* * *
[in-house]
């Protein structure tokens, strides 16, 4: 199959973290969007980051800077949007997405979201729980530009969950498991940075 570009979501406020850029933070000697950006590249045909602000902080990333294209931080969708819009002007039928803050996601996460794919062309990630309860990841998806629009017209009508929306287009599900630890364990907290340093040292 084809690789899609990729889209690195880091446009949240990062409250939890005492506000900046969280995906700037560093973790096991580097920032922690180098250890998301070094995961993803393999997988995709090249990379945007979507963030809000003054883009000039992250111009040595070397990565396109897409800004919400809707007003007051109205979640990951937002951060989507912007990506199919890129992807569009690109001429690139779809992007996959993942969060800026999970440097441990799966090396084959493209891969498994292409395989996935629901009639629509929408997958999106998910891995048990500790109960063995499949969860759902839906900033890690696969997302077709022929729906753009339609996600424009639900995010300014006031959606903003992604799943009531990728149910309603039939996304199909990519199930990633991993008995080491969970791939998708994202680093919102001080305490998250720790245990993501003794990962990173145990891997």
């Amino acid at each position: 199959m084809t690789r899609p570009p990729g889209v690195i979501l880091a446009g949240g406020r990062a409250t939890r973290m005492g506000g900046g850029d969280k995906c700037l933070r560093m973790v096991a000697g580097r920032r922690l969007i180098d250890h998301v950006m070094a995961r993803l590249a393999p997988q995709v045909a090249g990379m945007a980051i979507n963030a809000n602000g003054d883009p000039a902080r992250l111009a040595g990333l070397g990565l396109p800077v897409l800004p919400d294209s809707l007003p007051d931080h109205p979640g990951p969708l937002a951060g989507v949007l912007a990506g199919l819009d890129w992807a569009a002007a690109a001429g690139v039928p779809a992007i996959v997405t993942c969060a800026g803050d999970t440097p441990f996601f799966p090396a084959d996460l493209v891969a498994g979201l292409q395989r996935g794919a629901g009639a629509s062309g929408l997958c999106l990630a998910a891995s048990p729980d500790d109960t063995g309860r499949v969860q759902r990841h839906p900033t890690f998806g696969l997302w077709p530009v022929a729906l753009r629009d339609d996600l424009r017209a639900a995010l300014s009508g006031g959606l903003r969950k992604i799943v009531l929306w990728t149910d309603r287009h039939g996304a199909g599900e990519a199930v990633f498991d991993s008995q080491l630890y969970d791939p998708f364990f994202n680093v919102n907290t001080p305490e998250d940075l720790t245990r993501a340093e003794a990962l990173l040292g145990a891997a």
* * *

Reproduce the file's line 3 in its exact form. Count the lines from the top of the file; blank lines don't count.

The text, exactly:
């Amino acid at each position: 199959m084809t690789r899609p570009p990729g889209v690195i979501l880091a446009g949240g406020r990062a409250t939890r973290m005492g506000g900046g850029d969280k995906c700037l933070r560093m973790v096991a000697g580097r920032r922690l969007i180098d250890h998301v950006m070094a995961r993803l590249a393999p997988q995709v045909a090249g990379m945007a980051i979507n963030a809000n602000g003054d883009p000039a902080r992250l111009a040595g990333l070397g990565l396109p800077v897409l800004p919400d294209s809707l007003p007051d931080h109205p979640g990951p969708l937002a951060g989507v949007l912007a990506g199919l819009d890129w992807a569009a002007a690109a001429g690139v039928p779809a992007i996959v997405t993942c969060a800026g803050d999970t440097p441990f996601f799966p090396a084959d996460l493209v891969a498994g979201l292409q395989r996935g794919a629901g009639a629509s062309g929408l997958c999106l990630a998910a891995s048990p729980d500790d109960t063995g309860r499949v969860q759902r990841h839906p900033t890690f998806g696969l997302w077709p530009v022929a729906l753009r629009d339609d996600l424009r017209a639900a995010l300014s009508g006031g959606l903003r969950k992604i799943v009531l929306w990728t149910d309603r287009h039939g996304a199909g599900e990519a199930v990633f498991d991993s008995q080491l630890y969970d791939p998708f364990f994202n680093v919102n907290t001080p305490e998250d940075l720790t245990r993501a340093e003794a990962l990173l040292g145990a891997a």